The rupee is set to end a tumultuous year as Asia’s worst-performing currency, with foreign funds fleeing the nation’s shores.
Disturbingly, CMIE data shows a rise in the proportion of households in which no one is employed. Before the pandemic, it was around 6% of households ― obviously, the most vulnerable. The proportion rose to 11.5% in 2020. During the severe countrywide lockdown in April 2020, 33% of households did not have any member employed. This proportion remained high at 25% in May 2020 and 12% in June 2020. The ratio never fell back to pre-pandemic levels. After the second Covid wave, from July through November 2021, on an average, 7.8% of households did not report any member as employed, notes Mahesh Vyas.
Himalayan glaciers are melting at an accelerated pace, a new study concludes, from fresh evidence on the loss of ice mass in the Third Pole. The study, led by scientists at the University of Leeds, reports that the Himalayan glaciers have lost ice 10 times more quickly over the last few decades, than they had since the last major glacier expansion 400-700 years ago, during the Little Ice Age.
A massive row has erupted in Jammu and Kashmir over a draft proposal suggesting six new legislative seats for Jammu and only one for Kashmir, in a move that local parties have described as gerrymandering and an attempt to shift power to Jammu. Both the National Conference and the PDP, which had last allied with BJP when the Union Territory was still a state, have rejected the draft proposal. Under it, seats in Kashmir will have a population ratio of 1.46 lakh against 1.25 lakh in Jammu province. Around the world, delimitation exercises are normally undertaken to equalise the number of people represented by elected representatives.
The Nagaland Assembly unanimously adopted a resolution demanding the repeal of AFSPA, at a special session yesterday. Tempers have been running high after 14 civilians were killed by the Army in an ambush where survivors said they had been shot at directly, no questions asked.
Controversial former BJP MLA Kuldeep Singh Sengar and five others have been discharged by a Delhi court in connection with the 2019 Unnao rape survivor car accident case, as the prosecution failed to provide evidence. Additional Chief Metropolitan Magistrate Ravindra Kumar Pandey said that prima facie, there was no evidence against Sengar or his five associates.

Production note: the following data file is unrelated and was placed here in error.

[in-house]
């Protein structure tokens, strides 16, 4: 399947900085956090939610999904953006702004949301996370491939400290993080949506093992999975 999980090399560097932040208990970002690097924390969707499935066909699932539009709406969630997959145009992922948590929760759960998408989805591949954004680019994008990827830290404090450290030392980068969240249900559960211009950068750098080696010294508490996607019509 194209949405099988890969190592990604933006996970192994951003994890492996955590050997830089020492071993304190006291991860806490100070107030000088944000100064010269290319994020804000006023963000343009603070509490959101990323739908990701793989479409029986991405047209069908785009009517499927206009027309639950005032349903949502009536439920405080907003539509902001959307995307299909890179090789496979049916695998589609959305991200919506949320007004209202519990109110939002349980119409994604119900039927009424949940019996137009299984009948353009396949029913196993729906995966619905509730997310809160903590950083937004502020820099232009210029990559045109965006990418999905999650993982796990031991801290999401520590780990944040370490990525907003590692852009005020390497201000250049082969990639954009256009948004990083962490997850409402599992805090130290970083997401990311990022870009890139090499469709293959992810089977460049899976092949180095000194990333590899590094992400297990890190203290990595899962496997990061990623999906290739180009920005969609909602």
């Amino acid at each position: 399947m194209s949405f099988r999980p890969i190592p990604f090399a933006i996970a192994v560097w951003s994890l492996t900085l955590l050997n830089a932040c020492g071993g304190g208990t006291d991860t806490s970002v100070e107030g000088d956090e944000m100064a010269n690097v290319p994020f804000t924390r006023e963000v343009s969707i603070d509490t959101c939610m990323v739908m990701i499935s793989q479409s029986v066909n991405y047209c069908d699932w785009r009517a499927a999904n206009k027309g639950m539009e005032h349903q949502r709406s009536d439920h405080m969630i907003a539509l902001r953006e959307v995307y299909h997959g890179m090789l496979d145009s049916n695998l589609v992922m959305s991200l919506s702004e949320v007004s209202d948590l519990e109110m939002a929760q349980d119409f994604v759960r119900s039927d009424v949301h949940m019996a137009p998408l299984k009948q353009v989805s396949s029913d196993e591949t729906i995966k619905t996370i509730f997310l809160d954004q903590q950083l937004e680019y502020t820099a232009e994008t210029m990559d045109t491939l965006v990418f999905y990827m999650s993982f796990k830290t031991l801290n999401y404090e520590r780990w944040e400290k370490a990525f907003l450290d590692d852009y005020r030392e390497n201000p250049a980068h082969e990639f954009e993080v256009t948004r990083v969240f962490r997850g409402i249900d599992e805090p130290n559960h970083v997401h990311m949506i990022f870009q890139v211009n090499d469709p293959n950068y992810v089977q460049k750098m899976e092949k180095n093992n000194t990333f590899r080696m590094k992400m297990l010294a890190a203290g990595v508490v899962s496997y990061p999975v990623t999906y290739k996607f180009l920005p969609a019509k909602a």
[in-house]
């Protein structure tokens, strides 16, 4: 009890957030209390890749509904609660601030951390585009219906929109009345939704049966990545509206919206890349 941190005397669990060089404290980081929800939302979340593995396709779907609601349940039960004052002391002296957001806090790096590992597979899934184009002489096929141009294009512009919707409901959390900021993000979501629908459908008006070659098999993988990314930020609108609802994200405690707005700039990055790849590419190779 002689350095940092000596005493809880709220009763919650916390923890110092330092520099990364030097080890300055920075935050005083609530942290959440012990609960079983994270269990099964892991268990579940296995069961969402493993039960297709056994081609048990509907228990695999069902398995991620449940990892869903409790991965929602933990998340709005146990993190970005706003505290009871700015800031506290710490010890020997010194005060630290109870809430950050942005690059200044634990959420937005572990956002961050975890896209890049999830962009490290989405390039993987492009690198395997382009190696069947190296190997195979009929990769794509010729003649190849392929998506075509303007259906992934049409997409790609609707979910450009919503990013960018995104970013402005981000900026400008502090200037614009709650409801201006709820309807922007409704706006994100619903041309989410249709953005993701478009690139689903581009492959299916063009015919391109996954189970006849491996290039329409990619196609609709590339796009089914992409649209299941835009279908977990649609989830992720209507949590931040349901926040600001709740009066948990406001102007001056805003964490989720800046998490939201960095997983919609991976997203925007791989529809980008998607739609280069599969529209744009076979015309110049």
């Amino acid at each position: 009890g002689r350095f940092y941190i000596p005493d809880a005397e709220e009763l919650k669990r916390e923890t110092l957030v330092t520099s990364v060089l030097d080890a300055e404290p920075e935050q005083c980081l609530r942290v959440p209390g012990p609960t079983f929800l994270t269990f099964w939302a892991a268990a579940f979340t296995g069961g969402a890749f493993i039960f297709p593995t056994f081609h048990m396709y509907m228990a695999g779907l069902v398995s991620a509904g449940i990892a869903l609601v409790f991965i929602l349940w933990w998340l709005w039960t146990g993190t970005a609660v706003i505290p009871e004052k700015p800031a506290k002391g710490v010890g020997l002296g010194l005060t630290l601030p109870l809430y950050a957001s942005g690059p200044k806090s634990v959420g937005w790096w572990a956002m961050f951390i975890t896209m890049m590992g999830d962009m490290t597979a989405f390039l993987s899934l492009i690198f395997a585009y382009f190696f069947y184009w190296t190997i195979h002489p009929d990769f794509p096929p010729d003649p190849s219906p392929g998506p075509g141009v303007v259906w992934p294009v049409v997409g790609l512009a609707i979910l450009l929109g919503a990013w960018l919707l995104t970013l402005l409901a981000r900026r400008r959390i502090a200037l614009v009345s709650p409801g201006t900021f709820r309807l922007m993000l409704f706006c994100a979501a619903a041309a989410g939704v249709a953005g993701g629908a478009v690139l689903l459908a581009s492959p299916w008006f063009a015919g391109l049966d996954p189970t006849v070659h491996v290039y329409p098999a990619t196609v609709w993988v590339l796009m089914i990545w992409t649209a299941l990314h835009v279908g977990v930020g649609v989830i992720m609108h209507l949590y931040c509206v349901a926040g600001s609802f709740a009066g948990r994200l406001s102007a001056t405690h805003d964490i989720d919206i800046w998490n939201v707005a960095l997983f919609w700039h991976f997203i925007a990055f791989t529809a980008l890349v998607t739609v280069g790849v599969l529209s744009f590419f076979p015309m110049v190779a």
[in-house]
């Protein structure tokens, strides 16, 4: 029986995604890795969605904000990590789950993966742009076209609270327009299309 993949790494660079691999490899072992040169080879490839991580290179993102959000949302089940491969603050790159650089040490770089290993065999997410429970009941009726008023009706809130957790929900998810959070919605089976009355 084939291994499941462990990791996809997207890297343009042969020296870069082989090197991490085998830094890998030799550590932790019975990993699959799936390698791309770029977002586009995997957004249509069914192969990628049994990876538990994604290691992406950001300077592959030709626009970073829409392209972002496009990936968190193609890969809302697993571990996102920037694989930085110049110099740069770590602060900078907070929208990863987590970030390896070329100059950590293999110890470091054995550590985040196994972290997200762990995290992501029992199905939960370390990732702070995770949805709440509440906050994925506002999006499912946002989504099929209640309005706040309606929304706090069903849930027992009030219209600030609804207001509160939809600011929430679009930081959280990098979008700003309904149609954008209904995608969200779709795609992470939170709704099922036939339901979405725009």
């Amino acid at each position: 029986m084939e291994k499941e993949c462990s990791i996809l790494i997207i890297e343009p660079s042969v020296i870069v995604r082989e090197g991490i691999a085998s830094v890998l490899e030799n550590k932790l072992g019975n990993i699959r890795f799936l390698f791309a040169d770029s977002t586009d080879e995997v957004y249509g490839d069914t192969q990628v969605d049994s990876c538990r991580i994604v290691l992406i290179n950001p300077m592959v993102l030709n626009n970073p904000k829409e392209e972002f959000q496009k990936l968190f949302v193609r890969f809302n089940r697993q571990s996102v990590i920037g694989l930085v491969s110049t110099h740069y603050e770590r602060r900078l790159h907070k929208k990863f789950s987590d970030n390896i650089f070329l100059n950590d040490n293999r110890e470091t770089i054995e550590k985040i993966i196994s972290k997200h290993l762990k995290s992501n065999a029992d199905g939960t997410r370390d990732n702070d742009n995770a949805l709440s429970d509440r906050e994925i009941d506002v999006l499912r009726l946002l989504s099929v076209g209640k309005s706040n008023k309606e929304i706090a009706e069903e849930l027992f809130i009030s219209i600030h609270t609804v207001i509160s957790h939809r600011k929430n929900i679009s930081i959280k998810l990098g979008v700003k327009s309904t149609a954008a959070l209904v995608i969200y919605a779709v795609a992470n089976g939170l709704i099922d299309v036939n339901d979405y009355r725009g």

A hundred and one cases of the new COVID-19 variant, Omicron, have been reported in India, according to the Health Ministry. The Indian SARS-CoV-2 Genomics Consortium (INSACOG) said in its latest bulletin that there is no clear evidence yet on the transmissibility, immune evasion or severity of Omicron in India.
Police in Tamil Nadu have released dozens of women detained for blocking a key highway in a protest against food poisoning at a Foxconn unit, the country’s second instance of unrest at an Apple Inc supplier factory in a year. The highway was blocked for hours in Chennai, where the Taiwan contract manufacturer, Hon Hai Precision Industry Co Ltd, began assembling the iPhone 12 this year.
Yesterday, Samajwadi Party MP Jaya Bachchan lost her cool in the Rajya Sabha after a personal remark by a member during a discussion on the bill on narcotic drugs. She lashed out at the treasury benches. Bachhan said their ‘burey din’ or bad times, were around the corner. She also accused the chair of not listening to the opposition.
Shruti Rajagopalan of NYU takes a long look at India’s post-reform economy and finds that after 2004, “India’s liberalization and reform process has slowed down considerably in the last decade.” She finds that this slowdown coupled with “ad hoc regulation, as well as disastrous policies like demonetization, have become the new trend in Indian economic policy” and that this mirrors the slowing down of India’s high rates of growth post-liberalization.
Over and Out
Although it is often said that India is the most photographed country in the world, the history of its representation is more complicated, and more political, than is immediately apparent. Visions of India: From the Colonial to the Contemporary is the first major survey of Indian photography in Australia, on display at the Monash Gallery of Art in Melbourne until March 20, 2022
Mukesh Ambani has spent $100,000 to import two Spanish olive trees for his estate in Jamnagar. Between 170 and 200 years old, they are believed to be lucky.